FDA approves emergency use of antimalarial drugs to treat coronavirus

by WorldTribune Staff, March 30, 2020

Antimalarial drugs chloroquine phosphate and hydroxychloroquine sulfate have been approved by the U.S. Food and Drug Administration (FDA) for use in treating coronavirus patients.

The drugs have been hailed by President Donald Trump as potential coronavirus “game changers” which led to criticism from his vocal detractors.

The Department of Health and Human Services (HHS) said in a statement that the FDA’s authorization would allow 30 million doses of hydroxychloroquine sulfate and 1 million doses of chloroquine phosphate to be donated to the Strategic National Stockpile. The doses of hydroxychloroquine sulfate were donated by Sandoz, while the chloroquine phosphate was developed by Bayer Pharmaceuticals.

The products will be “distributed and prescribed by doctors to hospitalized teen and adult patients with COVID-19, as appropriate, when a clinical trial is not available or feasible,” HHS said.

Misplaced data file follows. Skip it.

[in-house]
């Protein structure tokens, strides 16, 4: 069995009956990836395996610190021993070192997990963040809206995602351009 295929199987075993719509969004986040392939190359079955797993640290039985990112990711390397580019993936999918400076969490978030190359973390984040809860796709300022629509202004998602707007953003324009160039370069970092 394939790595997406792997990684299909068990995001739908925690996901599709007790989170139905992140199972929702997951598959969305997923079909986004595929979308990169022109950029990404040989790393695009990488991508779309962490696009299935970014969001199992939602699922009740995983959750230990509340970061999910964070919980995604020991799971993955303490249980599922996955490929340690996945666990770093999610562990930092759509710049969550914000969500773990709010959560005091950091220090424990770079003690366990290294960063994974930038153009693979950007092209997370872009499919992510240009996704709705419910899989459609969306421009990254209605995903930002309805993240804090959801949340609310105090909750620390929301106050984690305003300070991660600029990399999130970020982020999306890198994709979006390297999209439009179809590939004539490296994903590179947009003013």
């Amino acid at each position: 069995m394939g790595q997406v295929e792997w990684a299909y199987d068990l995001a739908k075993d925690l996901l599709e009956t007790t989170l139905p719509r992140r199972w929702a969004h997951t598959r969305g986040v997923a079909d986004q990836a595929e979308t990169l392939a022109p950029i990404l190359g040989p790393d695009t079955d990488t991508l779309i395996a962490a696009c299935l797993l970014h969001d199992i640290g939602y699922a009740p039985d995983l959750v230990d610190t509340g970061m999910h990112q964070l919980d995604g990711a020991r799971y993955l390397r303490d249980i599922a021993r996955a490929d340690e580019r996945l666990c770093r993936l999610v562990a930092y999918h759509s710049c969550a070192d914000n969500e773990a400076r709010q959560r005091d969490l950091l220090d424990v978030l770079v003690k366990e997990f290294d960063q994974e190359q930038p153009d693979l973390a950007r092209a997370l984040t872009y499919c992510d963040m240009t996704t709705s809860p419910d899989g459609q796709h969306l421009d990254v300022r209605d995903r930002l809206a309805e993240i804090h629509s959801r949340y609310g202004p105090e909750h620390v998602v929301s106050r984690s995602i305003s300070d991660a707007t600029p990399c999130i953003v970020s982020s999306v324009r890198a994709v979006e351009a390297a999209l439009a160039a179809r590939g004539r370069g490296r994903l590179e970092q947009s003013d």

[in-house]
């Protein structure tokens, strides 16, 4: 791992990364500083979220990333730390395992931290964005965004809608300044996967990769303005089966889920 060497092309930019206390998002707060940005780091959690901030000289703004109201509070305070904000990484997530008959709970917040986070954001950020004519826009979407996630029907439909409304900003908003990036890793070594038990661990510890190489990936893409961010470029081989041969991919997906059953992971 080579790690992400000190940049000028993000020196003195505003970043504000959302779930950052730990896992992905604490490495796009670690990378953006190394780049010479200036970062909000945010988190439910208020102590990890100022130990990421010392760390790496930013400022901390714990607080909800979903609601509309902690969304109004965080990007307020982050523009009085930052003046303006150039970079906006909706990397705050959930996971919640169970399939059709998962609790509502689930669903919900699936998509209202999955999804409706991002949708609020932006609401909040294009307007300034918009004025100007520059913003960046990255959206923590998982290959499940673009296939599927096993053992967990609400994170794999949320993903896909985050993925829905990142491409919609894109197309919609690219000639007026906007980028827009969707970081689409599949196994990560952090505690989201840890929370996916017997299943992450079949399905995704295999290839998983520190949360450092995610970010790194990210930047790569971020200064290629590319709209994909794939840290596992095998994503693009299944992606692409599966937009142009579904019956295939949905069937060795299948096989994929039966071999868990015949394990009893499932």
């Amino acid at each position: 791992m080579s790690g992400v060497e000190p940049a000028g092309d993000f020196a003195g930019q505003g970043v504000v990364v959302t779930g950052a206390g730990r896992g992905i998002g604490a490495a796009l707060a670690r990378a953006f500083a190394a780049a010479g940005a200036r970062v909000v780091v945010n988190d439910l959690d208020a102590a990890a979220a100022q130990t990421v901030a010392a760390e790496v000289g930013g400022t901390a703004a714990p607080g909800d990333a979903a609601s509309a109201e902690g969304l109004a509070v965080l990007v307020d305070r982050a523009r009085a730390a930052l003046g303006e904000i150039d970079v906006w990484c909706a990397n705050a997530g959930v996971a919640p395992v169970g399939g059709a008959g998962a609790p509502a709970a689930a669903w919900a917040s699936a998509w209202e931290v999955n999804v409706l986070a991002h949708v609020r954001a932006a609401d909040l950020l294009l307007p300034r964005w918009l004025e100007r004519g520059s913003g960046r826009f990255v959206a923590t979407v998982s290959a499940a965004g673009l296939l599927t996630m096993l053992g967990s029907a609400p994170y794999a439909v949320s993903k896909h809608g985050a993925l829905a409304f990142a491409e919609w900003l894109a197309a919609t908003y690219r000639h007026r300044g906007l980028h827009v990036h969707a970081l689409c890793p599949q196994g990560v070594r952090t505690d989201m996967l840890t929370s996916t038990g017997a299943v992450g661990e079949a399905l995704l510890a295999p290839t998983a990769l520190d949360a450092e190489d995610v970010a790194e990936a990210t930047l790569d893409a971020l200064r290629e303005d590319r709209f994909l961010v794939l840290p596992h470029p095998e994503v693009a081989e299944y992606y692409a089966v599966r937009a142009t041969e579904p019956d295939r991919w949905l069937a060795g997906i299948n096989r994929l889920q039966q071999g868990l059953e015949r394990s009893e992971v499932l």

The drugs, which have been long approved for treating malaria, lupus and other diseases, may be used “in treating patients hospitalized with COVID-19 or for use in clinical trials,” the HHS statement said.

There are currently no FDA-approved treatments for the novel coronavirus, but “anecdotal reports suggest that these drugs may offer some benefit in the treatment of hospitalized COVID-19 patients,” said the HHS statement. “Clinical trials are needed to provide scientific evidence that these treatments are effective.”

Health and Human Services Secretary Alex Azar credited Trump’s “bold leadership” and the “hard work of FDA and HHS’s Assistant Secretary for Preparedness and Response” for the large donations of the drugs.

“We’ll continue working around the clock to get American patients access to therapeutics that may help them battle COVID-19, while building the evidence to evaluate which options are effective,” Azar said.

The Washington Times’ Valerie Richardson noted that Democratic governors in Michigan and Nevada “have restricted prescriptions of the two drugs amid reports of hoarding, spurring allegations on the right that Democrats are attempting to discredit medications promoted by Trump.”

Dr. Luciana Borio, who served as FDA acting chief scientist under then-President Barack Obama, raised questions about the emergency-use order, saying she wanted to know which FDA official signed off on the order “despite the total lack of scientific evidence” about the drugs’ benefit in treating COVID-19.

Intelligence Brief __________ Replace The Media